Bruce Cromer has now trod the Playhouse board as Scrooge for thirteen years. Prior to that, for eight years, he trod the same board (with the same director, Michael Evan Haney; same script; same set) as Bob Cratchit. I have now seen four productions of this script at the Cincinnati Playhouse. First with a fellow as Scrooge whose foghorn-voice could alert riverboat captains up and down the Ohio. Then I saw Joneal Joplin in the role. Cromer played Cratchit to Joplin’s Scrooge. Then in 2012 I saw Cromer in the role for the first time. This latest production is the best yet. 

Cromer has aged into Scrooge in more ways than one. Deliberate intention is gone: he now moves through the play with the freedom of instinct charged by habit. He becomes Scrooge instead of trying to be him. Cromer can be a subtle and exacting actor. He can also slather the spicy mustard onto thick slabs of ham, which is what he does here. He clearly takes joy in spreading the Christmas spirit. Cromer is a physical actor. As Scrooge the curmudgeon he’s hunched over and scowling. As the reformed Scrooge he’s light on his feet and brimming over with joy. Cromer’s agile physicality sets the style and tempo for this production, which from beginning to end moves like a brisk dance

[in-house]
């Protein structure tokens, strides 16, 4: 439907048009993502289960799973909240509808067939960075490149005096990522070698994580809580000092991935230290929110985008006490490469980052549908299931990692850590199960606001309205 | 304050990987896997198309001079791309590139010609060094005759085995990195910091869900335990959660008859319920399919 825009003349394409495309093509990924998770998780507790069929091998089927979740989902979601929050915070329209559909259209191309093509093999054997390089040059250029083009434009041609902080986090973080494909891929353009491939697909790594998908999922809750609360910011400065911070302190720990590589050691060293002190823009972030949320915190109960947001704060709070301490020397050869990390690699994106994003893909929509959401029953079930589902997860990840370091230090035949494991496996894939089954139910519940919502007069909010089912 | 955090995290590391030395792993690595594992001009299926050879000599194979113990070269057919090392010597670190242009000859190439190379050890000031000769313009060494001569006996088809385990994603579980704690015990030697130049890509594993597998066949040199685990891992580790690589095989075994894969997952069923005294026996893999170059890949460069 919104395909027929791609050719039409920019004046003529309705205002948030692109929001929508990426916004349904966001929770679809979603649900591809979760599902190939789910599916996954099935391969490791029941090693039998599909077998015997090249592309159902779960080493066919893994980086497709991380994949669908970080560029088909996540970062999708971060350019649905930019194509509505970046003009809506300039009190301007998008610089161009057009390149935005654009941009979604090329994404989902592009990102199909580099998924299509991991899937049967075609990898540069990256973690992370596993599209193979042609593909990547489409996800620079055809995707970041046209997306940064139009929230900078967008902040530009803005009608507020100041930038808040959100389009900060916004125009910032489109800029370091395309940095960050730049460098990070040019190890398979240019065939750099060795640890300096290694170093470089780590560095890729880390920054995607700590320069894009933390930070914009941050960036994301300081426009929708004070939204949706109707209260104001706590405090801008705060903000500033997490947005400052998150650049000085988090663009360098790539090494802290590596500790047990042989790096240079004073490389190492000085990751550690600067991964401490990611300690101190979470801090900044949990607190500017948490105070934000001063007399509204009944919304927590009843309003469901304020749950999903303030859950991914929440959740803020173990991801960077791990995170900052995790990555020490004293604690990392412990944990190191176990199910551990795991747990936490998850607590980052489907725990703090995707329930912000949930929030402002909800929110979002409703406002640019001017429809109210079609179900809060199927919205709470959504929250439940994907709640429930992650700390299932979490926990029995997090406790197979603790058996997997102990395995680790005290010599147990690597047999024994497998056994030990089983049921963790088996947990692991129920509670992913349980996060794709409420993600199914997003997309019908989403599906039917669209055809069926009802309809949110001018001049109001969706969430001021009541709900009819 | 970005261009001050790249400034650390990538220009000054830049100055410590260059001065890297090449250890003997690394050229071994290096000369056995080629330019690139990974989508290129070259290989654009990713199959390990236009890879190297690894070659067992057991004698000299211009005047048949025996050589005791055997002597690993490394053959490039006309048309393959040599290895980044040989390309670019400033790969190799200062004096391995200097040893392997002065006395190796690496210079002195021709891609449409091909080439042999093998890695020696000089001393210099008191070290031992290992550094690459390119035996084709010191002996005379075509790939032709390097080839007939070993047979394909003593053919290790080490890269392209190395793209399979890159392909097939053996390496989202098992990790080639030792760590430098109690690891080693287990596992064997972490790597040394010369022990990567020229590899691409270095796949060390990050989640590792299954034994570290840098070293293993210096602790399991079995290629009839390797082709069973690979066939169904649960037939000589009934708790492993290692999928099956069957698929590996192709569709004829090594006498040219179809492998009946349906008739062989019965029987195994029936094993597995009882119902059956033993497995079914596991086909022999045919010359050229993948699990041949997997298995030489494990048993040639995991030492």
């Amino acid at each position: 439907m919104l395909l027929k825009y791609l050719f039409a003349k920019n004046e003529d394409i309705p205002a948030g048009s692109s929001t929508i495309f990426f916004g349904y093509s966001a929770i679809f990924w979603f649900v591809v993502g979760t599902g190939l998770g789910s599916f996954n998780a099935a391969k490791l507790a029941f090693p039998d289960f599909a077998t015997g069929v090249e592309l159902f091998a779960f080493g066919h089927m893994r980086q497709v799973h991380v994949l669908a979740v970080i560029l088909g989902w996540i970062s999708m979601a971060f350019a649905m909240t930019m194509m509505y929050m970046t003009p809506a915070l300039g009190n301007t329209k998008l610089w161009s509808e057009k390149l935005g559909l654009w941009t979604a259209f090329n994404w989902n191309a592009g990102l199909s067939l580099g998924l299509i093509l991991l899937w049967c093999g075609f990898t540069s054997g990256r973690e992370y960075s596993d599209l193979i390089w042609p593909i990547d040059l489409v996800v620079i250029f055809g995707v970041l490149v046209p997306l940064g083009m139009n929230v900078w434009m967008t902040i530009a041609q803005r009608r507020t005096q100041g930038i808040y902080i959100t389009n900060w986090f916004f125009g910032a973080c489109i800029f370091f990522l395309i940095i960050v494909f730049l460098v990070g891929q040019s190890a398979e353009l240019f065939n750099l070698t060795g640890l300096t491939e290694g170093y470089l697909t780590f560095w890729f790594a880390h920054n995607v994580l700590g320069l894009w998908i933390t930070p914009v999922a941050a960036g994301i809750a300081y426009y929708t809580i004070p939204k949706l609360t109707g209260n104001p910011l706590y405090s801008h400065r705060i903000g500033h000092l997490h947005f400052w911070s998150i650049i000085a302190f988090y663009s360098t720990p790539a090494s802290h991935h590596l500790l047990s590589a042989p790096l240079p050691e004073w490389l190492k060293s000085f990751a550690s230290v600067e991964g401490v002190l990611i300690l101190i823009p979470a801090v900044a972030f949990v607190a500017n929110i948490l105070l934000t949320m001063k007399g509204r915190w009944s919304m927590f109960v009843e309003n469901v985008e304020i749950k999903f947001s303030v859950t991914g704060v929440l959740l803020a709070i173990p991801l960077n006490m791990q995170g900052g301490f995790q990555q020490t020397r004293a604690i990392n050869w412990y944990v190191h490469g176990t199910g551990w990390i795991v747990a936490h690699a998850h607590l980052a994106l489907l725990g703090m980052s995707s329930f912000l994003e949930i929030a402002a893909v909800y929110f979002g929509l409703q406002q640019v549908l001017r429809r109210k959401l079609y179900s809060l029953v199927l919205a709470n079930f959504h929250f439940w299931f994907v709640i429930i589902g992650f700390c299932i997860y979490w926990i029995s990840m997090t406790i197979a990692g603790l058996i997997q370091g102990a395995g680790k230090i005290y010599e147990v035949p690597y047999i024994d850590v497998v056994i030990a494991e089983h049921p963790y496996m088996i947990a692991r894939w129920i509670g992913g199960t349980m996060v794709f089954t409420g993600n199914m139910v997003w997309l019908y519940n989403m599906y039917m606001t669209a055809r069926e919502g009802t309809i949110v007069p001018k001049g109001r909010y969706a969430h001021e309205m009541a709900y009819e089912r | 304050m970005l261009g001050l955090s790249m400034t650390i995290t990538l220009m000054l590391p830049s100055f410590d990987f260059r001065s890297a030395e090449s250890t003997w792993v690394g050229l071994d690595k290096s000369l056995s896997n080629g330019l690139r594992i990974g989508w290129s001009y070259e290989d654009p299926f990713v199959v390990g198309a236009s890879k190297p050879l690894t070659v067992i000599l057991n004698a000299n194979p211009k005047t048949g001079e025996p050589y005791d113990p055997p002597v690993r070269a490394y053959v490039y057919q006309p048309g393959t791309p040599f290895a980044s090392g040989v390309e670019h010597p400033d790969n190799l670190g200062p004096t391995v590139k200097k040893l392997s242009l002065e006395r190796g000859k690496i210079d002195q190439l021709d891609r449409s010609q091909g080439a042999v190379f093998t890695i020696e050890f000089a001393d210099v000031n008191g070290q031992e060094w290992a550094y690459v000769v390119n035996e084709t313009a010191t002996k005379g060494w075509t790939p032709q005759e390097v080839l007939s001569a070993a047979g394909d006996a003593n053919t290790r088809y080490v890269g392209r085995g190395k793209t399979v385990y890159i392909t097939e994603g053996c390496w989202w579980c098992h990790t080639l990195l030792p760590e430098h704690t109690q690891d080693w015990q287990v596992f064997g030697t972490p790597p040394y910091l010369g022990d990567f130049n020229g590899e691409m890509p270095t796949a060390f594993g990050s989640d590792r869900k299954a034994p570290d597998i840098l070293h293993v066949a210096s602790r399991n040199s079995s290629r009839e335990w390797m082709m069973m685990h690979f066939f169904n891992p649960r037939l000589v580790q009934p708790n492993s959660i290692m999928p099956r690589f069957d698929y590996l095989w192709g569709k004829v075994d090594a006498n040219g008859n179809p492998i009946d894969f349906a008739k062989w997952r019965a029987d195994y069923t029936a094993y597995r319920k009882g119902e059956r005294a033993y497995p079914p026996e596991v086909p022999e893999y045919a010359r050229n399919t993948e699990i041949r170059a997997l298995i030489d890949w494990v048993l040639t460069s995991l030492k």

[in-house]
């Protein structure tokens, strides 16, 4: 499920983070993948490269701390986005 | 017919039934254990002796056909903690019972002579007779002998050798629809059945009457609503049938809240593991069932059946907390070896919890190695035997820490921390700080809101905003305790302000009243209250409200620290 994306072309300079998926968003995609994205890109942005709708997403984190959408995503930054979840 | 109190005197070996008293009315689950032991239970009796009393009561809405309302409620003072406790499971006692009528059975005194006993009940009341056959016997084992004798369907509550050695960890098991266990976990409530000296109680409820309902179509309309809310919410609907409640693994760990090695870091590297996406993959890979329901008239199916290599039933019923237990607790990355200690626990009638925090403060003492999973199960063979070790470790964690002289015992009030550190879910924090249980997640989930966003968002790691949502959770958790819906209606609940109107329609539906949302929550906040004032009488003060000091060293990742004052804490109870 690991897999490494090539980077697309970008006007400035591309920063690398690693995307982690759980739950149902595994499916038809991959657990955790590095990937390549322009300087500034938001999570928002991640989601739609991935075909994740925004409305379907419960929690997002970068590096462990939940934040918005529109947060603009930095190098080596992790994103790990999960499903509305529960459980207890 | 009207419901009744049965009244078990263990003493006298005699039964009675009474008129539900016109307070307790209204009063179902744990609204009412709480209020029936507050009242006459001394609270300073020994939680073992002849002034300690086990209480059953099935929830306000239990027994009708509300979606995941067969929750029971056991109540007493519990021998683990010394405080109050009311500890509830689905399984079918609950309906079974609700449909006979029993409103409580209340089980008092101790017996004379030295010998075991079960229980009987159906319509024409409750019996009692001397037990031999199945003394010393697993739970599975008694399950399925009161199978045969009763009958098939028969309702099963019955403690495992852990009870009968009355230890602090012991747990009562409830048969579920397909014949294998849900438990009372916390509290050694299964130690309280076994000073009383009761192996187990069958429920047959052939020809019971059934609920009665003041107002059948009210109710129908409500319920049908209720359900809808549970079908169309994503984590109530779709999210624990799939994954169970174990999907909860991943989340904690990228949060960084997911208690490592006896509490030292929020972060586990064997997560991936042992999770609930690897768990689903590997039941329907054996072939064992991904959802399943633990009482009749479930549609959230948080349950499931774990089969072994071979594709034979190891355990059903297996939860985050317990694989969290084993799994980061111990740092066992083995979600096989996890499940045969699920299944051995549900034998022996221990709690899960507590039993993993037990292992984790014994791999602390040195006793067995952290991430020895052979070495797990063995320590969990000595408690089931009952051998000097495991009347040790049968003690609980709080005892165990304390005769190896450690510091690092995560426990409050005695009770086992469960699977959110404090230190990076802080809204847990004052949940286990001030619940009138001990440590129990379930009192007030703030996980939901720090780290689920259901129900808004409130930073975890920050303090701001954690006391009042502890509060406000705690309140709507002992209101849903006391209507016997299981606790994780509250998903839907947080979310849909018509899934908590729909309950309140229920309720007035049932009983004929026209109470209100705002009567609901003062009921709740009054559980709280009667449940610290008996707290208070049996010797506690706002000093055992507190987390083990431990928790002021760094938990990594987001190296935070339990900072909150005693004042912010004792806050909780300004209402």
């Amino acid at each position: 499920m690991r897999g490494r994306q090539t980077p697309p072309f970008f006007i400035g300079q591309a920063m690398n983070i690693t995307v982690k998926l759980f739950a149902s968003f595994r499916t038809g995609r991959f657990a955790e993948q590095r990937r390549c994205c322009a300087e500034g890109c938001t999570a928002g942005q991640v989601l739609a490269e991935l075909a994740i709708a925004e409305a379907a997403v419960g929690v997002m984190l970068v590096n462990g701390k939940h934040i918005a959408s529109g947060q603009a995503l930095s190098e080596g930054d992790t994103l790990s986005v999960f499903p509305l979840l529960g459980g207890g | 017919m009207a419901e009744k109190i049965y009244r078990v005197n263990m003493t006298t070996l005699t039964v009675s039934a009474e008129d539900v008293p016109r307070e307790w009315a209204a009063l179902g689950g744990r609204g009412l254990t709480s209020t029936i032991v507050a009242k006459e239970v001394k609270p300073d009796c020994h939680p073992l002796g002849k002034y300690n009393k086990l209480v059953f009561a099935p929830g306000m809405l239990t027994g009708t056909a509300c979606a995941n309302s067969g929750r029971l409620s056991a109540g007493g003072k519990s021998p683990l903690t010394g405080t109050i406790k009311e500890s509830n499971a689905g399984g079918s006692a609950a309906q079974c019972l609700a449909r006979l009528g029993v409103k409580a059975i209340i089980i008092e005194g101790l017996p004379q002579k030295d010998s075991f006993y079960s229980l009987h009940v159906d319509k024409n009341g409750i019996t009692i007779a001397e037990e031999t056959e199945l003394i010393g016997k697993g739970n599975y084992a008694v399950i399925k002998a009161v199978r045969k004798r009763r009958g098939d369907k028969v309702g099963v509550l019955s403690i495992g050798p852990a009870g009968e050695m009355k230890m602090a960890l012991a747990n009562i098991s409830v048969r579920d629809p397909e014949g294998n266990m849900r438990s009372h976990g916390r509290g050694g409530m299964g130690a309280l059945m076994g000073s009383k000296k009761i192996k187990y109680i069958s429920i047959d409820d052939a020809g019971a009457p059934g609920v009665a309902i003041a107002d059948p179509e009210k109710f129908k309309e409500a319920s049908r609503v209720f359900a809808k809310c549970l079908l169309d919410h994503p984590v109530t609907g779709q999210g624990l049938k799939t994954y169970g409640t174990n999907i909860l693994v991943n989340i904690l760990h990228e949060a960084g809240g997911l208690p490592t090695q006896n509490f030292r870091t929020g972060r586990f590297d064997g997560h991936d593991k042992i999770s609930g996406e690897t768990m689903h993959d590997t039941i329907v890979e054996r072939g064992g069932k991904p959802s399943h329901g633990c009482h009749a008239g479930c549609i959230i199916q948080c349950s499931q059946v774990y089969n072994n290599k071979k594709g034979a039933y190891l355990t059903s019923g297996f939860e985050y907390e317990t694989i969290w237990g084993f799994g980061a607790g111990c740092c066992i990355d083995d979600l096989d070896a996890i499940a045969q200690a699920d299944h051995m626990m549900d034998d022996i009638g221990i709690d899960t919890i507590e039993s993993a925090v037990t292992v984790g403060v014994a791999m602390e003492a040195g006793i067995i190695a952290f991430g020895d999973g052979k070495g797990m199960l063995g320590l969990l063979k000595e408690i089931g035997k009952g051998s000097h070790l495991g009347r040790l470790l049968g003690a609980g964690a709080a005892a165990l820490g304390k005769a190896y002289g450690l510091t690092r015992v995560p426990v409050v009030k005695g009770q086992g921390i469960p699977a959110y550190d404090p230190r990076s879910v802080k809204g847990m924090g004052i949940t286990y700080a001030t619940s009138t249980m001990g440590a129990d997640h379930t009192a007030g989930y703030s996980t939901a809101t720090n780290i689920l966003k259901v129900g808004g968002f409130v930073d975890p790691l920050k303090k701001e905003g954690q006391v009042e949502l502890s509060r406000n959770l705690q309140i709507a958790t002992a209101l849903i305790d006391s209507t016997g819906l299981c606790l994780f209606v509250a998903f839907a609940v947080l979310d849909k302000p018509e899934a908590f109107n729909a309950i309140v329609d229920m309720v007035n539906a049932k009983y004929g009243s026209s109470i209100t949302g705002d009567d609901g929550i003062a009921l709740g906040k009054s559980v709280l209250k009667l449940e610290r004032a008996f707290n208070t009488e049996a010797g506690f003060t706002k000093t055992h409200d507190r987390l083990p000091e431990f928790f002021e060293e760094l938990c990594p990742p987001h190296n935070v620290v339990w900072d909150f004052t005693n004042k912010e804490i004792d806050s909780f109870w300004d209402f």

The entire production has mellowed nicely — with some actors new to their roles and others wearing the parts they’ve worn for years like old slippers. Particularly I’m thinking of Greg Procaccino, who has played Jacob Marley and Old Joe since 1991. These are character roles that demand an actor with theatrical volume, an actor who can bang the lower notes of the piano and tinkle arpeggios across the higher keys. Procaccino delivers both parts with gusto.